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Resolving CA2000: Dispose objects before losing scope

What's the problem?

If you're using Code Analysis to ensure that your code satisfies Microsoft's Framework Design Guidelines, sometimes you may encounter CA2000: Dispose objects before losing scope. There are a number of ways it can occur, but there's one particular cause of this warning that can be resolved by a method in Existential.Net, reducing the amount of code you have to write to do so.

The scenario that Existential.Net can help with is when an object that implements the IDisposable interface has to be returned from the method where it's created. The correct way of doing that is to construct the object using a temporary variable inside a try/finally block before assigning it to the variable that will actually be returned. It's not a very intuitive solution, and takes several lines of code - or you can call an Existential.Net method to do it for you.

How do I resolve it?

The type you want to return must implement IDisposable, and have a default constructor. If it meets those conditions, you can call the method Disposable.SafelyReturn<T>(Action<T>); for example:

public MemoryStream GetMemoryStream()
    return Disposable.SafelyReturn<MemoryStream>();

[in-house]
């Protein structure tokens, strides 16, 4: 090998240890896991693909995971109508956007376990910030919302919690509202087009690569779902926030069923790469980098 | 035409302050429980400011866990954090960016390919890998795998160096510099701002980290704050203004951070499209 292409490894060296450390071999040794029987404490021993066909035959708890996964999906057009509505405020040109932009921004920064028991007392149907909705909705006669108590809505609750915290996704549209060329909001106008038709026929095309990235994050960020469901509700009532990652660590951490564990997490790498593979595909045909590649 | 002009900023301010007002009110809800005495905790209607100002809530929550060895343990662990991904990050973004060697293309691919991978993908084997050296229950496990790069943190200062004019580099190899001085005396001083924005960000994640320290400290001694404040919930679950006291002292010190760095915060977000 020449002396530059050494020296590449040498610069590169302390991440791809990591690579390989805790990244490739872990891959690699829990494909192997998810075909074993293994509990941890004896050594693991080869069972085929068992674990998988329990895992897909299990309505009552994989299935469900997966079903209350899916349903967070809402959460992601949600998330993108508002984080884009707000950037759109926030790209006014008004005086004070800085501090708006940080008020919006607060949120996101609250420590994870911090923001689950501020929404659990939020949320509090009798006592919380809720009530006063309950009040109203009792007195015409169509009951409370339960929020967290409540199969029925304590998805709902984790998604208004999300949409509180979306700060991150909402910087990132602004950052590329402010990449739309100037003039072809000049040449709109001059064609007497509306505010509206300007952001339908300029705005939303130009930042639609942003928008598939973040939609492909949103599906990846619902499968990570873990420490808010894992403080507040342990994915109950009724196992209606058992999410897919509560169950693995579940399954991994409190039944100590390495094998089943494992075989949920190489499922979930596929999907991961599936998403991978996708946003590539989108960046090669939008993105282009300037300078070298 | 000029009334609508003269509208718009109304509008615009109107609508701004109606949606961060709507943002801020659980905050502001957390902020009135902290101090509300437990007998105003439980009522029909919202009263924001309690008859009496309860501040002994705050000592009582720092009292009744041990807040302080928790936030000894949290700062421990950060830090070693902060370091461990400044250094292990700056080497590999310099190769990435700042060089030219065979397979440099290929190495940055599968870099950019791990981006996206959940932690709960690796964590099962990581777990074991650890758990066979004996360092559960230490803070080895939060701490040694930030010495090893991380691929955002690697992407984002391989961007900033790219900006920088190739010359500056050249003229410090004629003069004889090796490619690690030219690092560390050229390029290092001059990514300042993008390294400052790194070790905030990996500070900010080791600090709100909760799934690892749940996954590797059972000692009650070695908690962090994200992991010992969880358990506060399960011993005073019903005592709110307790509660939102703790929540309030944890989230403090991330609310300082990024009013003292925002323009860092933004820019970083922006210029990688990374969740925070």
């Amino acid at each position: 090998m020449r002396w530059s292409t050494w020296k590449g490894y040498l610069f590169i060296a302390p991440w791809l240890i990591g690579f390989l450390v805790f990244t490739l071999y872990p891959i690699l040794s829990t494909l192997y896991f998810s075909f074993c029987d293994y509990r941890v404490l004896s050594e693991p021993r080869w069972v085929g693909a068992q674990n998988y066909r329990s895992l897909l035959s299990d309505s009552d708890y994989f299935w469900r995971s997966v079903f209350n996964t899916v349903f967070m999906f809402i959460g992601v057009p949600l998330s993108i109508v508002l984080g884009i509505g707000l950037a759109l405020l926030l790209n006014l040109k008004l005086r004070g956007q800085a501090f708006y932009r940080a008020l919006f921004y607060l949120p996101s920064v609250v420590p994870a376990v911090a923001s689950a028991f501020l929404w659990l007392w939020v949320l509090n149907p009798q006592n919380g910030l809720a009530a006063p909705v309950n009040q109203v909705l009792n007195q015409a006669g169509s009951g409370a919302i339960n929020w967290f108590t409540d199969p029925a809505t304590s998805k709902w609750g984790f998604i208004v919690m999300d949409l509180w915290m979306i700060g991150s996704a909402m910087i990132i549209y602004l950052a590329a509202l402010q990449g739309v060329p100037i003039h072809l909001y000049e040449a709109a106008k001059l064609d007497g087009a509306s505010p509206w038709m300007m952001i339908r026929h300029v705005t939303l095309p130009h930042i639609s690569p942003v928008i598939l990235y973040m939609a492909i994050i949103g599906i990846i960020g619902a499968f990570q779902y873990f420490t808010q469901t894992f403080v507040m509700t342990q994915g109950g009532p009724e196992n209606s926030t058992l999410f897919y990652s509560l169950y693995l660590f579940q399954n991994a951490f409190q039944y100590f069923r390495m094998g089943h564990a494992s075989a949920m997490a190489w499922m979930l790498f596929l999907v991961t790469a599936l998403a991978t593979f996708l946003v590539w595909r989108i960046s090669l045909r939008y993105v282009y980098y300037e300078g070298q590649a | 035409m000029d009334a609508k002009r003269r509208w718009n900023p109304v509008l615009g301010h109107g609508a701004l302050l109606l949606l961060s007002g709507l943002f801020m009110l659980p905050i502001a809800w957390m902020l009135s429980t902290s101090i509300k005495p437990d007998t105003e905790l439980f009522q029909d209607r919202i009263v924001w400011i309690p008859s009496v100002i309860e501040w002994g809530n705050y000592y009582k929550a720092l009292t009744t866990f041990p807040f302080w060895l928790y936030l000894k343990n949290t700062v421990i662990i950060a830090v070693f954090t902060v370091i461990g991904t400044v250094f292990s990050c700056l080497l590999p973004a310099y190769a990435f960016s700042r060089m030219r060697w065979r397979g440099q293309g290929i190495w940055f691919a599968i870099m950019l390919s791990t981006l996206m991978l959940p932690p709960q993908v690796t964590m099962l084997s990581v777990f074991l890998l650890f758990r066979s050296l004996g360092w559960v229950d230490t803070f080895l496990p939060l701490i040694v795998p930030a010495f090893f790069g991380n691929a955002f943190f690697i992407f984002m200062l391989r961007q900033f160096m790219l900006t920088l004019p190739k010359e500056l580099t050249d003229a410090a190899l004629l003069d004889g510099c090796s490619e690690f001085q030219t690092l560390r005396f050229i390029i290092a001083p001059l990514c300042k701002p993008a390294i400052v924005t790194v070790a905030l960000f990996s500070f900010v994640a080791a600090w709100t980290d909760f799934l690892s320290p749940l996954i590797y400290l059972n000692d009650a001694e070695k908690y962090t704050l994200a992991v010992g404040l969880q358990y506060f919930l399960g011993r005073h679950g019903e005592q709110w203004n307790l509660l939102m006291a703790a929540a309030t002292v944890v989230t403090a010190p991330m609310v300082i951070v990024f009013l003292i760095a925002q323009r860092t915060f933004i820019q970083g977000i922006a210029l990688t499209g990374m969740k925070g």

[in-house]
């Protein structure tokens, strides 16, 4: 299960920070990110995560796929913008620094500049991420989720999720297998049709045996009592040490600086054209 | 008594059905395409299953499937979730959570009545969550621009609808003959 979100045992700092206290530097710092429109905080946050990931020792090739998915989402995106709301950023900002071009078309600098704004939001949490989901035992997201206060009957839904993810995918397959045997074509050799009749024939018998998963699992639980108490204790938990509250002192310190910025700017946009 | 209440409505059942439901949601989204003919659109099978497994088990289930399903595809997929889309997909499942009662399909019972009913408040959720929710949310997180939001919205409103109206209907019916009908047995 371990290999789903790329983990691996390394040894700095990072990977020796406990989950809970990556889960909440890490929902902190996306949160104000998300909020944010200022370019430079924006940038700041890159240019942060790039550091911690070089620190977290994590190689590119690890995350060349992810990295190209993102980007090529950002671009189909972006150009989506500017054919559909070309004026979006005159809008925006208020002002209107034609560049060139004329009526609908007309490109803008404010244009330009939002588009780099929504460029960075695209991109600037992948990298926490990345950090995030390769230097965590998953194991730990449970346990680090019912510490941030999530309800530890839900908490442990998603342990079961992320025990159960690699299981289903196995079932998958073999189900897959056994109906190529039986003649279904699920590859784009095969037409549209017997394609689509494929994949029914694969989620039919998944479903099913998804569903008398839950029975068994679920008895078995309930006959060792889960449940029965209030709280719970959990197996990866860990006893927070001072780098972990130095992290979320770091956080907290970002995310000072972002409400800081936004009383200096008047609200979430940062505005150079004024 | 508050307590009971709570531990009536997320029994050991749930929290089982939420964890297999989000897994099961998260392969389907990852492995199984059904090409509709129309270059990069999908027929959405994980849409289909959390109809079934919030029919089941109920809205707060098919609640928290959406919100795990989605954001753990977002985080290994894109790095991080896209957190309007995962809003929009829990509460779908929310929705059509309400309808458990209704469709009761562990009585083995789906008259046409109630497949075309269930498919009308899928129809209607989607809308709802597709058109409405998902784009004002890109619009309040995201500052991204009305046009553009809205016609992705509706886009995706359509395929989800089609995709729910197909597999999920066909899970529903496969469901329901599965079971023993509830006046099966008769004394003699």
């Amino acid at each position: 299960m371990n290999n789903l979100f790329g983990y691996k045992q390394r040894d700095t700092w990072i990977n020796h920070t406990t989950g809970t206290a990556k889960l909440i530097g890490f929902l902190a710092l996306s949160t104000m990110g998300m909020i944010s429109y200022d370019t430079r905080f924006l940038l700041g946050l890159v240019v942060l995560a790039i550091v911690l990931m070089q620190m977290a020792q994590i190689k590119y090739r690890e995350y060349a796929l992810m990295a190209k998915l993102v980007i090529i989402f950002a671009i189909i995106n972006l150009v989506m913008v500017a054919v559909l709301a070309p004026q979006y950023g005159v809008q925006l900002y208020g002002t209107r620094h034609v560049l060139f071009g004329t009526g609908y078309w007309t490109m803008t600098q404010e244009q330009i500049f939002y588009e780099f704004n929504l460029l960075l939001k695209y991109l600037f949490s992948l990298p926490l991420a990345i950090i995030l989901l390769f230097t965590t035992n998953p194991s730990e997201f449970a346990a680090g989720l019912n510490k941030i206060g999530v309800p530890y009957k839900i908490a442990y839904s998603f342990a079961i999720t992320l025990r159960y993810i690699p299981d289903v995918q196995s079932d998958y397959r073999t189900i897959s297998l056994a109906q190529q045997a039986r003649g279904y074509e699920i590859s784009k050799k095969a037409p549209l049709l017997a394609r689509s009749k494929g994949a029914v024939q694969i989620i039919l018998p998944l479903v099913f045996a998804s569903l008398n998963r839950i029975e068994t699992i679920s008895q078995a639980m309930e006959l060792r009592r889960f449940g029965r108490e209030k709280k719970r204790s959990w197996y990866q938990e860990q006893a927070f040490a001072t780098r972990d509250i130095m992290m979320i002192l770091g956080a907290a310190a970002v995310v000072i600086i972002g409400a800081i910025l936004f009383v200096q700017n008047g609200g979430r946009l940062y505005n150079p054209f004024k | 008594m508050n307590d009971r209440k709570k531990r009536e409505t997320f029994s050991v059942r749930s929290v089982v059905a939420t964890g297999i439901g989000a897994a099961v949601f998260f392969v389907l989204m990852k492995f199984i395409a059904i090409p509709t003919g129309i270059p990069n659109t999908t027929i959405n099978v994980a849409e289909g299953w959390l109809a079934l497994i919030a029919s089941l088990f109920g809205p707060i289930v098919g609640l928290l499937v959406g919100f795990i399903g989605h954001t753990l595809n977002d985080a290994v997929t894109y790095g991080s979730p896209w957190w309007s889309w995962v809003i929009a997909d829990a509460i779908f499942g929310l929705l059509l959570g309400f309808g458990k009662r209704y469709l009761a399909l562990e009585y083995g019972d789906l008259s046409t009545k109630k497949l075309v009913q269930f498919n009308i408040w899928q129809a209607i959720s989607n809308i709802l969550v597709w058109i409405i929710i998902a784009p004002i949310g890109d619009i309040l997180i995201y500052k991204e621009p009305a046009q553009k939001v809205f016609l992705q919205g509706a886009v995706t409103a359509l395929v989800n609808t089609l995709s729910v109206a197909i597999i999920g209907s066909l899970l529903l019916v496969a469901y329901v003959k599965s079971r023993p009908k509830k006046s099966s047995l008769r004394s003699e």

The simplest method is to leave the Action<T> parameter unspecified, in which case it will default to null and the default constructor of T will be used.

If further initialisation of the object's needed, an Action that performs the initialisation can be provided, for example:

public MemoryStream GetMemoryStream()
    long theLengthInBytes = 256;
    return Disposable.SafelyReturn<MemoryStream>(stream => stream.SetLength(theLengthInBytes));

Additional Dispose methods

The Dispose class includes a couple of extension methods for IEnumerable that help to access its members safely. The concrete implementation of the IEnumerator may or may not be disposable; if it is disposable then it should be disposed after use.

The methods Disposable.UsingNonGenericEnumerator(this IEnumerable, Action<IEnumerator>) and Disposable.UsingNonGenericEnumerator<TResult>(this IEnumerable, Func<IEnumerator, TResult>) encapsulate the use of the enumerator so that its lifetime is handled by the method and if it is disposable, it will be disposed correctly. The provided Action or Function will act upon the IEnumerator created by the method call, then if necessary it will be disposed.

As extension methods, these can be called as static members of the Dispose class, but are more likely to be called directly upon an IEnumerable collection as if they were an instance method.